Fights Over Food 2

The history of food is the history of humanity, therefore fights over food are great battles of history (lol)! Jokes aside, these kinds of fights will probably never end because people are born into these conflicts. Maybe your local supermarket’s waffles are always on sale so you’ve grown up eating them, or maybe you’ve never seen crunchy peanut butter before so you never knew what it’s like. But there’s a bigger world (of food) out there, so let’s talk food!

Asian food is the shortcut to going vegetarian, try it!

  1. Drums vs. Flats
    Not all wings are created equal, nature’s made sure of that. In one corner we have what you might call the symbol of the wing, the flats. In the other is the piece that might as well have been the namesake for buffalo wings, the drums. Both fair candidates. Wings have all the benefits the skin can give, both as a crunch factor and as a sponge for the sauce. Drums lead the charge on ease of eating and texture, being darker meat. As a kid, I always looked forward to the days my mom made chicken wings because they are so flavourful. When it comes to bigger pieces of chicken, it’s much harder for the flavours to sink in. Personally, I think it’s a shame most cooks don’t take advantage of the skin and give flats a crunchier skin; the texture would’ve elevated the flavour. So I have to give my vote to the drums. A drum with a good amount of crispy skin is so good, the perfect side to a refreshing pale ale.

    I’m guessing a new record has been set on wings eaten.

  2. Fold Pizza vs. As-Is
    I actually didn’t find out about this debate until just a while ago from Buzzfeed. This is a completely foreign concept to me, so sorry in advance I can only analyze this logically. As with most things, not all pizzas are made equally. When you have a fresh pizza with a thin crust you’re going to want more support, so folding it becomes natural. I, however, would just support it with the other hand. I have a fixated way of enjoying pizza because that’s how it comes to you, any other way would be too similar to other foods. What’s that, you like to fold it all the way to make a pizza sandwich? That’s ok but at that point, it’s not that different from a calzone. But to each their own, it’s not like actual calzones come in as many flavours as an actual pizza anyways.

    By the way, which comic book Batman is your favourite?

  3. Salt On vs. Salt Off
    Now it might seem weird to all you Westerners, but this IS a thing. In Asia, sometimes we put salt on fruit (and not just when we want to preserve it). It’s only certain fruits (i.e. watermelon, pineapple, etc.), but we think it makes it taste a little bit better. Now, hear me out. There is a theory on how it works. You know how some makers put salt on caramel (more on its pronunciation later), the salt brings in extra stimulation to the tongue and emphasizes how sweet the caramel is. The same thing for watermelon; go on, give it a try. You guys do the dipping fries in ice cream/milkshake thing, right? It’s like that and maple bacon. There’s an old Chinese wives’ tale that describes how it’s not ok to overeat certain fruits, and the salt somehow offsets it enough to eat a bit more.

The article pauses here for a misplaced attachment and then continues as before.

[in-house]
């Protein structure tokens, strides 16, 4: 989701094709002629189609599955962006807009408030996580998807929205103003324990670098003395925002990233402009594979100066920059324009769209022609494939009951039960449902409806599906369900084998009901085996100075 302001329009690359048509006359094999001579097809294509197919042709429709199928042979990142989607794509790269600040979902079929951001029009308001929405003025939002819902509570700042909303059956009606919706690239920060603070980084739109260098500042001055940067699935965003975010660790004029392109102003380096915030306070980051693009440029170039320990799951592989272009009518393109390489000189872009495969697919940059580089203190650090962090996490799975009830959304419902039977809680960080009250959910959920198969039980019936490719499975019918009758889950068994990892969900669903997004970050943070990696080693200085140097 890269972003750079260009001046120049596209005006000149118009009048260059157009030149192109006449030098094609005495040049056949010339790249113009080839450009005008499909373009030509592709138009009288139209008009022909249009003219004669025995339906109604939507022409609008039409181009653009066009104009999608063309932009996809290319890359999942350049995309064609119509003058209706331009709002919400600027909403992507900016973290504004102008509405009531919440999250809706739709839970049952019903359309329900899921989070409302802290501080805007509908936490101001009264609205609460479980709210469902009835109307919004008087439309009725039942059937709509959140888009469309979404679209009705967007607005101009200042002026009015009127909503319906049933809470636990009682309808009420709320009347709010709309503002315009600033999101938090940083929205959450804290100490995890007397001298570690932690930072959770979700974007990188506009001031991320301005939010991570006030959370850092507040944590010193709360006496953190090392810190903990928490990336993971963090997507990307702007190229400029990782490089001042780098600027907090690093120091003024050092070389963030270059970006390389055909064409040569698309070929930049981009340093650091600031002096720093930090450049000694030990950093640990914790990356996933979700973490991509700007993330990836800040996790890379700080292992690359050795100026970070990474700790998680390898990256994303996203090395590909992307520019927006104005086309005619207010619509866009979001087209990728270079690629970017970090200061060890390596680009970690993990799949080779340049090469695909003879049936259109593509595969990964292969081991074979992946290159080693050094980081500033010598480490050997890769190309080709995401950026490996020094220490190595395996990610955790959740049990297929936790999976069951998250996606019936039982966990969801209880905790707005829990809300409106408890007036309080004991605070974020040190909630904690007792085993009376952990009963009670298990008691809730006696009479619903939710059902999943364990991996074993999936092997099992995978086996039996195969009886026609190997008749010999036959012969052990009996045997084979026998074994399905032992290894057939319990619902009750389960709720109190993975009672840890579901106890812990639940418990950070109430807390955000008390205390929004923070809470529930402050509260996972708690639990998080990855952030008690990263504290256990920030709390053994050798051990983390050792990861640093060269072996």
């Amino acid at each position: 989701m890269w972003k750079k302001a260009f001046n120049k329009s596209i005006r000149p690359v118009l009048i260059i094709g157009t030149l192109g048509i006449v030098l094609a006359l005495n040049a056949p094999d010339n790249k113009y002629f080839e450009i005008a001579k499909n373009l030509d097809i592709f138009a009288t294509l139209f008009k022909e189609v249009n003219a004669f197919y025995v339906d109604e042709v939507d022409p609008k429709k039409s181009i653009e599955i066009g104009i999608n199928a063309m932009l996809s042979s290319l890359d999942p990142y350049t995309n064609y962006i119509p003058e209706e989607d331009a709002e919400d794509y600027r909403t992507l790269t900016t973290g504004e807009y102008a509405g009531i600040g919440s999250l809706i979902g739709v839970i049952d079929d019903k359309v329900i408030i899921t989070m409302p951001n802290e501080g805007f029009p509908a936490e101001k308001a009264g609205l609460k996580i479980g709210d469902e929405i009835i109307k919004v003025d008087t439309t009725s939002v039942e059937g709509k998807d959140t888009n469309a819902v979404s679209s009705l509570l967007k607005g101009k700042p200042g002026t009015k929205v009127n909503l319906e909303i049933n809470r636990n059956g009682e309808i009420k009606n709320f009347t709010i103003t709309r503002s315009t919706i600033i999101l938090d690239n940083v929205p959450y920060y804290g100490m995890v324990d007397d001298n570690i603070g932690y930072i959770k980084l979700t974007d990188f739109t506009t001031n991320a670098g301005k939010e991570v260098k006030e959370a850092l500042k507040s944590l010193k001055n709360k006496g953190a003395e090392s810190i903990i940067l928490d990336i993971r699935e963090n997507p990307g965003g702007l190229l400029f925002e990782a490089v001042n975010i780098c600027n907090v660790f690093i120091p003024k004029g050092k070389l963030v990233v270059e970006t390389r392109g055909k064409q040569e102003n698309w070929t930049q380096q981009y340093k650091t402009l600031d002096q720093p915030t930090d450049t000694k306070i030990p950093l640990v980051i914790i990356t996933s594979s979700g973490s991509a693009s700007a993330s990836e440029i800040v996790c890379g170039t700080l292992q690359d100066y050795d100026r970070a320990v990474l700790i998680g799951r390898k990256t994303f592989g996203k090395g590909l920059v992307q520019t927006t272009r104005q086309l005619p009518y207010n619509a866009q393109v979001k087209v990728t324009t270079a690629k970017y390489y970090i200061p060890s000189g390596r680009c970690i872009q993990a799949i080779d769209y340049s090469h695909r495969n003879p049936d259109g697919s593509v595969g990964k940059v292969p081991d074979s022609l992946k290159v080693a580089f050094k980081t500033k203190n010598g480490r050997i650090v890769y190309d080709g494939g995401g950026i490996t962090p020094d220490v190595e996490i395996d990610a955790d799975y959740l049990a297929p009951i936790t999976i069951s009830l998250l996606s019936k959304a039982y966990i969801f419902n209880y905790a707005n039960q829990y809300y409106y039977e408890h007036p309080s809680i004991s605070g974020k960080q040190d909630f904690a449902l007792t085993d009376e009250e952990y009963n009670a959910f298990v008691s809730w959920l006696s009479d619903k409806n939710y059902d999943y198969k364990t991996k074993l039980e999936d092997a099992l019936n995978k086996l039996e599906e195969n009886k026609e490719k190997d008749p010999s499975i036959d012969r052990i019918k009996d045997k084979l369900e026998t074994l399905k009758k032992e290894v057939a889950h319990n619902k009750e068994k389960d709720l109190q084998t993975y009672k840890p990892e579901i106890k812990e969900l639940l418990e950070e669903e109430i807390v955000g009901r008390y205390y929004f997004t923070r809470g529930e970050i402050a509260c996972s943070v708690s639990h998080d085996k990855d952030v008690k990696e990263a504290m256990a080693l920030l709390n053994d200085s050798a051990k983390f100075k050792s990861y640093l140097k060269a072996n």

The Japanese and Chinese are pretty into this. (Source: Persona 4 The Animation)

  4. Coke vs. Pepsi
    Ah, the age-old question. It’s like chocolate and vanilla. Ultimately, this is the question of taste. Economically, Coke is superior to Pepsi because of all the other drinks and branches it has. Coke is seen and favoured in much of the developed nations, but Pepsi has an iron grip on the Middle East. Fun fact, the Arabic language doesn’t really have a sharp “p” sound so they would pronounce it as “Bebsi”. These two drinks have too much in common to draw any conclusive line but in my opinion, coke is richer and more addictive than Pepsi. I would have a Diet Coke with my fried chicken because the lack of sweetness helps with the greasy chicken (and it’s also the only way I can deal with the aftertaste).

    Next time you got to Dubai, DON’T say that. A lot of them know English.

  5. Is a hot dog a sandwich?
    People often have a tendency to rely on others to define things.I’m not saying you’re always right, it’s just that some things don’t need outside influence. A sandwich, by definition according to the Oxford dictionary is, “consisting of two pieces of bread with a filling between them, eaten as a light meal” But another dictionary outright challenges that; the Merriam Webster dictionary says it’s, “two or more slices of bread or a split roll having a filling in-between”. Don’t forget, behind the dictionary is just another group of authorities pushing their own thoughts and agendas. In my opinion, hot dogs, tacos, and burritos cannot be sandwiches. They each have an identity and culture that’s unique to each other, and thus can never really cross over. Subway subs are sandwiches, by the way, their loaves of bread are conceptually supposed to be apart. They’re stuck together because it’s easier to just make a shallow cut.

    She used to work as a sandwich artist, so it’s no wonder she’d try it.

It may be futile to fight, but I believe this isn’t all bad. Humans need to continue evolving, so does their food. The common sense of food needs to be constantly confirmed and challenged in order for change to occur. I sure welcome it, because I want to see and try new things (except that sushi croissant, the heat would kill the freshness of the fish)!

Even if that was added on afterwards, a sushi’s ratio of carbs to everything else is pretty much perfected. I don’t need my sushi to be sucked dry either.

Leave a Reply

Your email address will not be published. Required fields are marked *